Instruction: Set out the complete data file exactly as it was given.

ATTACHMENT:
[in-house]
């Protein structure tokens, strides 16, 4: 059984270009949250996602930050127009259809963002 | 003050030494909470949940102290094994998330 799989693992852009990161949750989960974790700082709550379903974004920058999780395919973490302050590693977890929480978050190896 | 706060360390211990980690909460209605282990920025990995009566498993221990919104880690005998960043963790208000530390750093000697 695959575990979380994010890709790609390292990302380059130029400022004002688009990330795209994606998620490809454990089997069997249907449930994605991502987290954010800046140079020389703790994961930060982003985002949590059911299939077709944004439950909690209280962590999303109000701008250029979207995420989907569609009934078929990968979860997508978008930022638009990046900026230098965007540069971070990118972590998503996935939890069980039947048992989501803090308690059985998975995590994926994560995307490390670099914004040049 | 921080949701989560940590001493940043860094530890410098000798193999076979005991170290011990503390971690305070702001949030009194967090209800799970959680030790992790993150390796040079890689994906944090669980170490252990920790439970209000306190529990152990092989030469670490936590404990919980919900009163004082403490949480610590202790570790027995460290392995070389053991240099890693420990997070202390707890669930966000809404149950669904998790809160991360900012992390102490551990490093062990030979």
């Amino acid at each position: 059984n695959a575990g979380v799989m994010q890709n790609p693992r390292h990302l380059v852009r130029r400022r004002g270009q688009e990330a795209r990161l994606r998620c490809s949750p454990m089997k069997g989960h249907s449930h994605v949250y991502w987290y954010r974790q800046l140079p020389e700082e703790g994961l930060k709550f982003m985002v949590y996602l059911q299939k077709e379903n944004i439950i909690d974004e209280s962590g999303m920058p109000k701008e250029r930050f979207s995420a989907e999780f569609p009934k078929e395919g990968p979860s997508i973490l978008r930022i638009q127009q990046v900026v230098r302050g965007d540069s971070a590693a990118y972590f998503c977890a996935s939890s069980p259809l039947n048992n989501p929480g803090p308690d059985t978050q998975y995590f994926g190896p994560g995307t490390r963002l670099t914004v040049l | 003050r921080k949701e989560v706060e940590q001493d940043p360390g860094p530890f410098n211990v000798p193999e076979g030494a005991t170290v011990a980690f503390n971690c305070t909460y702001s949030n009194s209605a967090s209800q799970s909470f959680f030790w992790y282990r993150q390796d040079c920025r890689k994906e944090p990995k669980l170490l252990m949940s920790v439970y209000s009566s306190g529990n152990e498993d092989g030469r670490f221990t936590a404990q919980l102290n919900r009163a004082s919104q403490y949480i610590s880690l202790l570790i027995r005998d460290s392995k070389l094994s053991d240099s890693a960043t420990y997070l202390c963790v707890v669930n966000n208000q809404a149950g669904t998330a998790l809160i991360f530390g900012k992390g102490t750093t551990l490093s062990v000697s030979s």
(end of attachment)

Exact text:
[in-house]
């Protein structure tokens, strides 16, 4: 059984270009949250996602930050127009259809963002 | 003050030494909470949940102290094994998330 799989693992852009990161949750989960974790700082709550379903974004920058999780395919973490302050590693977890929480978050190896 | 706060360390211990980690909460209605282990920025990995009566498993221990919104880690005998960043963790208000530390750093000697 695959575990979380994010890709790609390292990302380059130029400022004002688009990330795209994606998620490809454990089997069997249907449930994605991502987290954010800046140079020389703790994961930060982003985002949590059911299939077709944004439950909690209280962590999303109000701008250029979207995420989907569609009934078929990968979860997508978008930022638009990046900026230098965007540069971070990118972590998503996935939890069980039947048992989501803090308690059985998975995590994926994560995307490390670099914004040049 | 921080949701989560940590001493940043860094530890410098000798193999076979005991170290011990503390971690305070702001949030009194967090209800799970959680030790992790993150390796040079890689994906944090669980170490252990920790439970209000306190529990152990092989030469670490936590404990919980919900009163004082403490949480610590202790570790027995460290392995070389053991240099890693420990997070202390707890669930966000809404149950669904998790809160991360900012992390102490551990490093062990030979």
């Amino acid at each position: 059984n695959a575990g979380v799989m994010q890709n790609p693992r390292h990302l380059v852009r130029r400022r004002g270009q688009e990330a795209r990161l994606r998620c490809s949750p454990m089997k069997g989960h249907s449930h994605v949250y991502w987290y954010r974790q800046l140079p020389e700082e703790g994961l930060k709550f982003m985002v949590y996602l059911q299939k077709e379903n944004i439950i909690d974004e209280s962590g999303m920058p109000k701008e250029r930050f979207s995420a989907e999780f569609p009934k078929e395919g990968p979860s997508i973490l978008r930022i638009q127009q990046v900026v230098r302050g965007d540069s971070a590693a990118y972590f998503c977890a996935s939890s069980p259809l039947n048992n989501p929480g803090p308690d059985t978050q998975y995590f994926g190896p994560g995307t490390r963002l670099t914004v040049l | 003050r921080k949701e989560v706060e940590q001493d940043p360390g860094p530890f410098n211990v000798p193999e076979g030494a005991t170290v011990a980690f503390n971690c305070t909460y702001s949030n009194s209605a967090s209800q799970s909470f959680f030790w992790y282990r993150q390796d040079c920025r890689k994906e944090p990995k669980l170490l252990m949940s920790v439970y209000s009566s306190g529990n152990e498993d092989g030469r670490f221990t936590a404990q919980l102290n919900r009163a004082s919104q403490y949480i610590s880690l202790l570790i027995r005998d460290s392995k070389l094994s053991d240099s890693a960043t420990y997070l202390c963790v707890v669930n966000n208000q809404a149950g669904t998330a998790l809160i991360f530390g900012k992390g102490t750093t551990l490093s062990v000697s030979s």